Big Data and Service Science

Big Data and Service Science

Tu-Bao Ho (Japan Advanced Institute of Science and Technology, Japan), Siriwon Taewijit (Japan Advanced Institute of Science and Technology, Japan), Quang-Bach Ho (Japan Advanced Institute of Science and Technology, Japan) and Hieu-Chi Dam (Japan Advanced Institute of Science and Technology, Japan)
DOI: 10.4018/978-1-4666-4663-6.ch007
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Big data is about handling huge and/or complex datasets that conventional technologies cannot handle or handle well. Big data is currently receiving tremendous attention from both industry and academia as there is much more data around us than ever before. This chapter addresses the relationship between big data and service science, especially how big data can contribute to the process of co-creation of service value. In particular, the value co-creation in terms of customer relationship management is mentioned. The chapter starts with brief descriptions of big data, machine learning and data mining methods, service science and its model of value co-creation, and then addresses the key idea of how big data can contribute to co-create service value.
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Big Data

What is Big Data?

Big Data is an emerging issue in information technology (IT) in the last two years. In his paper “Big Data: Defining its definition” on ZDNet (2012), Andrew Brust gave a widely accepted definition: “Big Data is about the technologies and practice of handling huge data sets that conventional database management systems cannot handle them efficiently, and sometimes cannot handle them at all. Often these data sets are fast-streaming too, meaning practitioners don’t have lots of time to analyze them in a slow, deliberate manner, because the data just keeps coming.”

In other words, Big Data are datasets that are very big and/or very complex that the current IT methods and tools cannot handle them well. It is worth noting that the name “Big Data” can mislead people to think of only the big size of the data, but ignore or do not know about the complexity of the data. However, the big and complex aspects of such data always go together, in which the complexity of the data is even more typical and challenging for “Big Data” than the big size. We can also see this feature in the IBM definition of Big Data by four dimensions of Variety, Velocity, Volume and Veracity. The first dimension (variety) is about the cross-links between data sources which can be any type of data structured and unstructured data such as text, sensor data, audio, video, click streams, log files and more. The second dimension (velocity) is about “time-sensitive processes such as catching fraud, Big Data must be used as it streams into your enterprise in order to maximize its value to your business.” The third dimension (volume) is about the ever-growing data of all types, at levels of terabytes (1012), petabytes (1015 bytes), and even zetabytes (1018 bytes). The four dimension (veracity) is about truthfulness, accuracy or precision, correctness of the data. It is about uncertainty due to data inconsistency and incompleteness, ambiguities, latency, deception, or model approximations.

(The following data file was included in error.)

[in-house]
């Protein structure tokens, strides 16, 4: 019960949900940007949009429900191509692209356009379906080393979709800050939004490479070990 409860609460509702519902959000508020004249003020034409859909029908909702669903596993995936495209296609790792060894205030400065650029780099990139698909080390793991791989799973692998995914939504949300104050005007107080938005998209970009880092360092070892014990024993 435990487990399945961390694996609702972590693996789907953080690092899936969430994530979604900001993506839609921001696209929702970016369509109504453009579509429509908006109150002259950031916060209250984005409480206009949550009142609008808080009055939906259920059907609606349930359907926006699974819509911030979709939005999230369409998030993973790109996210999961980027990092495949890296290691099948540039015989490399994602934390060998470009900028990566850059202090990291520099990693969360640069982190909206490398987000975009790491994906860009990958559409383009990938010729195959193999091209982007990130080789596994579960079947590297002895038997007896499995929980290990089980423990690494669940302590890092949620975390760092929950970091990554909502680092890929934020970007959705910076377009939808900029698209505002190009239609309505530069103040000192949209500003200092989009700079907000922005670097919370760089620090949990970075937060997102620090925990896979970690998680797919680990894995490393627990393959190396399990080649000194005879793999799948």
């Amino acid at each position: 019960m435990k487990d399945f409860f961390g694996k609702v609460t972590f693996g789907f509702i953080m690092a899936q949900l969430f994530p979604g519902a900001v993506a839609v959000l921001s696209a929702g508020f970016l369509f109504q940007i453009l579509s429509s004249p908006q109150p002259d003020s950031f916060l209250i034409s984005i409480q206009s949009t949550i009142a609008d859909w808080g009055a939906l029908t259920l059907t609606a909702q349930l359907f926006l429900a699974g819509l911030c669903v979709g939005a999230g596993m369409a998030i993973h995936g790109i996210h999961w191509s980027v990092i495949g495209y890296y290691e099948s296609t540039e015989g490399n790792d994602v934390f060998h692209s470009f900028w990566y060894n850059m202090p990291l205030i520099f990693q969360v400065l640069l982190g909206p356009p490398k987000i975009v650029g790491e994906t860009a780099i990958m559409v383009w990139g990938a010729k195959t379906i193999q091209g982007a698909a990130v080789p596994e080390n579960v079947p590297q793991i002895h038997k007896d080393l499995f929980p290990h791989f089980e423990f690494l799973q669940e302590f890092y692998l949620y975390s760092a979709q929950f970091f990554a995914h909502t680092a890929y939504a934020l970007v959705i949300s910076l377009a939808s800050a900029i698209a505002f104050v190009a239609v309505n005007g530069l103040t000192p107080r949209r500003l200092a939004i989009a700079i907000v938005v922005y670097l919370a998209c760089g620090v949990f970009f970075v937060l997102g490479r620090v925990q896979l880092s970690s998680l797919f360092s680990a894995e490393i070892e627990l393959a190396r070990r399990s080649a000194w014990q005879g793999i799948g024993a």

It has been said that Cloud Computing, Smart-Devices, and Big Data are the three emerging IT technologies that can strongly influence other disciplines. We all know that data is the source of all information that people can have. However, information usually is not ready to use but requires to be analyzed (processed) for being usable. Roughly speaking, the bigger and the more complex data the more difficult to analyze it, and therefore in many cases we still not be able to do it well (Franks, 2012).

Where does Big Data come from?

The phenomenon that we have much data around us than before is objective. There are Big Data in many organizations, in social, business, scientific activities that potentially contains big values. But where does Big Data come from?

The Big Data come from various sources, typically the three followings:

  • 1.

    Social Media Data: For example each day there are 230 millions tweets on twitters in the world, or 2.7 billion comments to Facebook, and 86,400 hours of video to YouTube.

  • 2.

    Machine Data: Such as industrial equipment, sensors and monitor machinery, web logs tracks user behavior online. For example, the Large Hadron collider at CERN (the European Organization for Nuclear Research) generates 40 terabytes of data each second.

  • 3.

    Transactional Data: Such as Product IDs, prices, payment, manufacturer and distributor data, and much more. For example, the products sales of in the third Quarter of 2011 are about 10 billion USD, or the pizza chain Domino reaches 1 million customers per day.

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